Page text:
The Impact of Brexit on the Transport Industry
Languages of publication
By referendum on 23 June 2016, voters in the United Kingdom of Great Britain and Northern Ireland voted narrowly to leave the EU. The vote was called for party political reasons, as the ruling Conservative party was divided on the issue of continued EU membership, and the Government expected that a national pro-EU popular vote would silence those who wanted to leave. When the result turned out to be the opposite of what the Government expected, the Prime Minister resigned, despite an earlier pledge that he would abide by and implement the result. The new Prime Minister – who had voted to remain in the EU – repeated the pledge, even though the referendum had been an advisory, not a binding, one. The subsequent period has been spent in trying to achieve an agreement that minimises the adverse socio-economic consequences, to both sides, of a UK departure from the EU, prior to the declared leaving date of 29 March 2019. This paper examines likely effects of Brexit on the transport industry. It starts by explaining the meaning of Brexit, the timetable for UK exit, and some of the possible reasons why the referendum vote turned out as it did. (There has been a surprising lack of research into this subject, and none was undertaken by the UK Government in the aftermath of the vote.) The paper then considers the possible trade and commercial alternatives that the UK has to EU membership. ‘Norway’ or ‘Canada’ (or Canada Plus) arrangements were part of the internal discussion in the UK in the period after the referendum (which had not included a question on alternatives). A UK Government insistence (‘red line’) that the UK would no longer be subject to the jurisdiction of the European Court of Justice, which interprets EU law, limited the options available to the UK. The possible consequences to the UK, if it leaves the EU without a mutually acceptable withdrawal agreement, are then considered. Having set the background to this possible event, the paper then looks at how it may affect the transport industry. All modes of transport, other than inland waterway transport which has no direct connection between the UK and other EU countries, are examined. In each case new agreements will be needed to avoid serious disruption in the event of a ‘no-deal’ Brexit that removes the UK from the single market and customs union, with the UK then being regarded as a third country for trade and transport links. The final part of the paper examines the likely effect of Brexit on the economies of the UK and the remainder of the EU (and hence transport demand). It finds that Ireland may be the most affected EU country, but that the economy of the remaining EU-27 as a whole will suffer as a result of Brexit. After Ireland, the UK economy will be hit hardest, and we may never know if that is a result that the ‘leave’ voters in 2016 expected or not.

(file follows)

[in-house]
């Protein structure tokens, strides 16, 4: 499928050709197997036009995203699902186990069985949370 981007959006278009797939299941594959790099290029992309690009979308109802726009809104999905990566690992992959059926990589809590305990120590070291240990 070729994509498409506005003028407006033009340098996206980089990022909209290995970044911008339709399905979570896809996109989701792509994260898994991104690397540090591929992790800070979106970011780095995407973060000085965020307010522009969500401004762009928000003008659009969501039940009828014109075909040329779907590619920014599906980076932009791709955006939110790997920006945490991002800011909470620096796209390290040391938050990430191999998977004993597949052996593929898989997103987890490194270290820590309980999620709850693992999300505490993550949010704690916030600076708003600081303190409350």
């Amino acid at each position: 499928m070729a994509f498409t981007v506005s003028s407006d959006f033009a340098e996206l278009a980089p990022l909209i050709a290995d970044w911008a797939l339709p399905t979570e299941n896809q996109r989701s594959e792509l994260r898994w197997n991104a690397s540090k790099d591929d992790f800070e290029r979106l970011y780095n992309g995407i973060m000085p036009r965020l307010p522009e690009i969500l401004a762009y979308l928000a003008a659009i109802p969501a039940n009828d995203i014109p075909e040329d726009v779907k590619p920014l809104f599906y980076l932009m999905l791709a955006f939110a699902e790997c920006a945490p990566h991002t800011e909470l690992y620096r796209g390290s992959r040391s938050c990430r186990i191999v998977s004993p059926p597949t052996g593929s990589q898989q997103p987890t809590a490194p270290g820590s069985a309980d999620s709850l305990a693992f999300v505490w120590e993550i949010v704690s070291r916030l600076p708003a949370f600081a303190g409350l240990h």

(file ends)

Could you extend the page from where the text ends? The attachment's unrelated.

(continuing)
Publication order reference